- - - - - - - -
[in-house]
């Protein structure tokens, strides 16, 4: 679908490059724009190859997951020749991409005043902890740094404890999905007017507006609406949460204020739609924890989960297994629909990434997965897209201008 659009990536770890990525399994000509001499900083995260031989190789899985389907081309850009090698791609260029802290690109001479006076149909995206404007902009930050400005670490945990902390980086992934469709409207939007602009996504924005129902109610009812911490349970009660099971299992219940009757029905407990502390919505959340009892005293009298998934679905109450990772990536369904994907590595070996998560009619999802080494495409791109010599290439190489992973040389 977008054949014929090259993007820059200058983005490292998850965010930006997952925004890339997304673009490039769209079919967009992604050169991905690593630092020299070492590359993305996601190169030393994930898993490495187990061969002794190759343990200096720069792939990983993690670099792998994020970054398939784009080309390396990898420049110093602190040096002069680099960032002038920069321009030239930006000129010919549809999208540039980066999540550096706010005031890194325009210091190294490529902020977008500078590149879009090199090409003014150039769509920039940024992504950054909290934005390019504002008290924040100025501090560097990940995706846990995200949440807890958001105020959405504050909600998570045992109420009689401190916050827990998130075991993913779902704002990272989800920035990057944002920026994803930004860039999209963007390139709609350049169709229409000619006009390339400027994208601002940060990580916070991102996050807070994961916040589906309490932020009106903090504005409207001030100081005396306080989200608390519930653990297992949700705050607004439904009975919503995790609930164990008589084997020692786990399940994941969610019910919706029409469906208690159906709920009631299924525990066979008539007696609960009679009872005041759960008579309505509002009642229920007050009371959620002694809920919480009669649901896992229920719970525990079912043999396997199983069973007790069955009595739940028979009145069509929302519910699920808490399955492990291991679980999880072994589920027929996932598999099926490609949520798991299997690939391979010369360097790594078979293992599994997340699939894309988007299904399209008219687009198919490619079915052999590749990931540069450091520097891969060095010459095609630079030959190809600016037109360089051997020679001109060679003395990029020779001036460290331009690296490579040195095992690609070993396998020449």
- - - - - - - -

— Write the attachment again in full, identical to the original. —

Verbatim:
[in-house]
């Protein structure tokens, strides 16, 4: 679908490059724009190859997951020749991409005043902890740094404890999905007017507006609406949460204020739609924890989960297994629909990434997965897209201008 659009990536770890990525399994000509001499900083995260031989190789899985389907081309850009090698791609260029802290690109001479006076149909995206404007902009930050400005670490945990902390980086992934469709409207939007602009996504924005129902109610009812911490349970009660099971299992219940009757029905407990502390919505959340009892005293009298998934679905109450990772990536369904994907590595070996998560009619999802080494495409791109010599290439190489992973040389 977008054949014929090259993007820059200058983005490292998850965010930006997952925004890339997304673009490039769209079919967009992604050169991905690593630092020299070492590359993305996601190169030393994930898993490495187990061969002794190759343990200096720069792939990983993690670099792998994020970054398939784009080309390396990898420049110093602190040096002069680099960032002038920069321009030239930006000129010919549809999208540039980066999540550096706010005031890194325009210091190294490529902020977008500078590149879009090199090409003014150039769509920039940024992504950054909290934005390019504002008290924040100025501090560097990940995706846990995200949440807890958001105020959405504050909600998570045992109420009689401190916050827990998130075991993913779902704002990272989800920035990057944002920026994803930004860039999209963007390139709609350049169709229409000619006009390339400027994208601002940060990580916070991102996050807070994961916040589906309490932020009106903090504005409207001030100081005396306080989200608390519930653990297992949700705050607004439904009975919503995790609930164990008589084997020692786990399940994941969610019910919706029409469906208690159906709920009631299924525990066979008539007696609960009679009872005041759960008579309505509002009642229920007050009371959620002694809920919480009669649901896992229920719970525990079912043999396997199983069973007790069955009595739940028979009145069509929302519910699920808490399955492990291991679980999880072994589920027929996932598999099926490609949520798991299997690939391979010369360097790594078979293992599994997340699939894309988007299904399209008219687009198919490619079915052999590749990931540069450091520097891969060095010459095609630079030959190809600016037109360089051997020679001109060679003395990029020779001036460290331009690296490579040195095992690609070993396998020449």